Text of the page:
Memo to the Dallas Morning News

OXNARD, Calif. -- Our position that the 2005 Cowboys are in fact not especially elderly has created a bit of a stir among followers -- especially because it comes on the heels of a Dallas Morning News article claiming that the team employs an excess of players in the 30-year-old range.

Wrote Jean-Jaques Taylor, "The NFL is a young man's game. ... So there has to be some trepidation when a survey of the Cowboys' roster shows 15 players who are at least 30 years old or will turn 30 during this season.''

We aren't disputing those numbers; a quick glance at the Cowboys roster can verify them. Heck, Taylor's position even drew concessionary comments from coach Bill Parcells.

But in the interest of non-linear thinking (hey, that's just the way our brains are wired!), we thought the issue worthy of a few more "quick glances.''

After all, we thought, how do you know if Dallas' 15 30-year-olds are "too many'' unless you compare that number to other teams' ages?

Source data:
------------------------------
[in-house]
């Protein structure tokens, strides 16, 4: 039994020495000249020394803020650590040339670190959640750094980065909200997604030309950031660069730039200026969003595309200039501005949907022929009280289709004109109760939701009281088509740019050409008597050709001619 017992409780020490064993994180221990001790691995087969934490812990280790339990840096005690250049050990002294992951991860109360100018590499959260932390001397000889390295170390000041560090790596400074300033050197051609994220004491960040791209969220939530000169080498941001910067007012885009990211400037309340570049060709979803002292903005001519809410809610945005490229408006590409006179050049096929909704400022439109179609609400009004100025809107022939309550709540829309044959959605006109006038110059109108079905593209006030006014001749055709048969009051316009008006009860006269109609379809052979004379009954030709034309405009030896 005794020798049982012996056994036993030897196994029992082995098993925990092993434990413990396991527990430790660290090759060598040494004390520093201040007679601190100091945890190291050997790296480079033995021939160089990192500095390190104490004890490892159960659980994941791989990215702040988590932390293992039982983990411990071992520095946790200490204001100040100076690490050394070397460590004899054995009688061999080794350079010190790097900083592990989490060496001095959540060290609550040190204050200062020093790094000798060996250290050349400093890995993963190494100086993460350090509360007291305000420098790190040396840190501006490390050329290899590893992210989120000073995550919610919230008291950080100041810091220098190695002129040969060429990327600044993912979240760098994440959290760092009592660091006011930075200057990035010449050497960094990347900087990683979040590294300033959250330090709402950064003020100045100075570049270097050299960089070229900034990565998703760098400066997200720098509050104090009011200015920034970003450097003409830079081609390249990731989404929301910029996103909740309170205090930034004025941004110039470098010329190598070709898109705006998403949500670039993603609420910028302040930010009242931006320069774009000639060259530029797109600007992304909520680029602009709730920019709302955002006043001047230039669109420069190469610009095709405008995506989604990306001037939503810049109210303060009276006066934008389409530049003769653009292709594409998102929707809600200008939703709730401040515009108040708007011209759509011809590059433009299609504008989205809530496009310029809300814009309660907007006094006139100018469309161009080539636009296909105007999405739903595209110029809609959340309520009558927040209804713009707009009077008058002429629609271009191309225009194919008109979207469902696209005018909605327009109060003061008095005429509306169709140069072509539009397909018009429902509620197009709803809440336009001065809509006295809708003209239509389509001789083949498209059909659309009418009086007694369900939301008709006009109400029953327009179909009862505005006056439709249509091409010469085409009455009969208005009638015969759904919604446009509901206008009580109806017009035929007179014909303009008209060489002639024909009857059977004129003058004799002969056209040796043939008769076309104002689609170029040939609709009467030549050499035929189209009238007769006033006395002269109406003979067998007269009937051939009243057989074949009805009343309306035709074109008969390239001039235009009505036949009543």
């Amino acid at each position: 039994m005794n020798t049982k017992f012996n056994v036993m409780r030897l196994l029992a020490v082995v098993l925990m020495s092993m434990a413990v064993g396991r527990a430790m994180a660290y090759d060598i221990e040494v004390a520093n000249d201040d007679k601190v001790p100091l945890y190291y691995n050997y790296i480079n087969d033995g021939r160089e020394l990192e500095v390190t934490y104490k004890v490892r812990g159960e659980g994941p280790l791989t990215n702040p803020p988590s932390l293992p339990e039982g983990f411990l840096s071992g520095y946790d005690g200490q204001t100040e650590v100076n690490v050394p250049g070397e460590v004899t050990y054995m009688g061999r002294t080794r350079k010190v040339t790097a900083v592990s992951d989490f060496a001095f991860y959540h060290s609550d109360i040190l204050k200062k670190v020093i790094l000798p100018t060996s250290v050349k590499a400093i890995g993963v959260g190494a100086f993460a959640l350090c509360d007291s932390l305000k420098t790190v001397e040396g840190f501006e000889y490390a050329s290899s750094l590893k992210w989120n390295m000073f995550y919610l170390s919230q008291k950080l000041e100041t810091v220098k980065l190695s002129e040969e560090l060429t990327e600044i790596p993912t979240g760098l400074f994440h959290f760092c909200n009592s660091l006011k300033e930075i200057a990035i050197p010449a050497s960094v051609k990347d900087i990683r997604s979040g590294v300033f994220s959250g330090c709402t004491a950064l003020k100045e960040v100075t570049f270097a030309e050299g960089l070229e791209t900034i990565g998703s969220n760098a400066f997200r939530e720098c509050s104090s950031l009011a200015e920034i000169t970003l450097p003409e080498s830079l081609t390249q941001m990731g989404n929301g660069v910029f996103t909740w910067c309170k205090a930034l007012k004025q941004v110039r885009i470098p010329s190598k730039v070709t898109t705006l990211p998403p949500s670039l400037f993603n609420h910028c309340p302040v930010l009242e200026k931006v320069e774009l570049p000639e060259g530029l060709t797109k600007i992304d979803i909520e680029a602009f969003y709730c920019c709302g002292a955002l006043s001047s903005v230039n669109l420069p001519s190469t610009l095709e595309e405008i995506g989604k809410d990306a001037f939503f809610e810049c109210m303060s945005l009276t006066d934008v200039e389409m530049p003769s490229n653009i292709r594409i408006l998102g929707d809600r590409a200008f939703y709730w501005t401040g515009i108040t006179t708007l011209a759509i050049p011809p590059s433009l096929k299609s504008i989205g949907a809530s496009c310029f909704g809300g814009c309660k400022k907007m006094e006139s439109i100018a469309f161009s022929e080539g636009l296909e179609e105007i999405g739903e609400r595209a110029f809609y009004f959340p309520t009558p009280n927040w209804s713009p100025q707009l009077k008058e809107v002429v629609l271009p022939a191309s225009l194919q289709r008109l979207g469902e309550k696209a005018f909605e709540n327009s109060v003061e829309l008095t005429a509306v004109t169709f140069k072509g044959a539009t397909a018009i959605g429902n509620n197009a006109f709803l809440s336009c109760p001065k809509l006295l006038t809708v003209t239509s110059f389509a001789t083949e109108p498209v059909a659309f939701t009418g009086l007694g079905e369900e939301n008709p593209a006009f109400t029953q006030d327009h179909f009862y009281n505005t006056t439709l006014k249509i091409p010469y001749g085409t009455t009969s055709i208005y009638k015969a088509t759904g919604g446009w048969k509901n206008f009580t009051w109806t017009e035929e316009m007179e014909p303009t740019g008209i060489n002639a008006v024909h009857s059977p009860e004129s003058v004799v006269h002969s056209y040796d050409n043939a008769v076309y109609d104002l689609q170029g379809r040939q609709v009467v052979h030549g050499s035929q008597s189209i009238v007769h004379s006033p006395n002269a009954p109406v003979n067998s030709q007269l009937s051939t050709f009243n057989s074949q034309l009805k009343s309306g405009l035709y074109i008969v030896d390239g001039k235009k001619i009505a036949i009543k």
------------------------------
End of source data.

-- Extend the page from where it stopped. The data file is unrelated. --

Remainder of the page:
Memo to the DMN: ooops.

We did this randomly, we promise: Just started scanning assorted NFL rosters. And guess what? The Giants, like Dallas an also-ran NFC East team, have 13 players 29 and up. The Vikings, trying to remake themselves in the post-Moss era, have 14. The Packers, consided by some to be Brett Favre surrounded by kids, have 15. Oh, and the Washington Redskins, who surely ought to be in rebuilding mode? The number of guys on their roster who are 29 and up? Um, 21!

Bad teams have "too many''; the Raiders have 20 of 'em. Good teams have "too many''; New England has 19 of 'em.

There are seven examples. Had enough? Want more? Philly has 14. Pittsburgh has 23. Arizona has 13. Buffalo has 14. St. Louis has 15. Carolina has 19. The Chiefs have 25!

That's a random cross section of 14 teams. (We're sure we can find exceptions to what increasingly seems like our own little self-discovered rule, but our eyes are starting to blur and spin.)

And they are all just as "too old'' as Dallas. Good teams, bad teams, title teams, rebuilding teams -- all the same. Like we say, a little non-linear thinking goes a long way -- and helps us avoid the "ooops'' moments.

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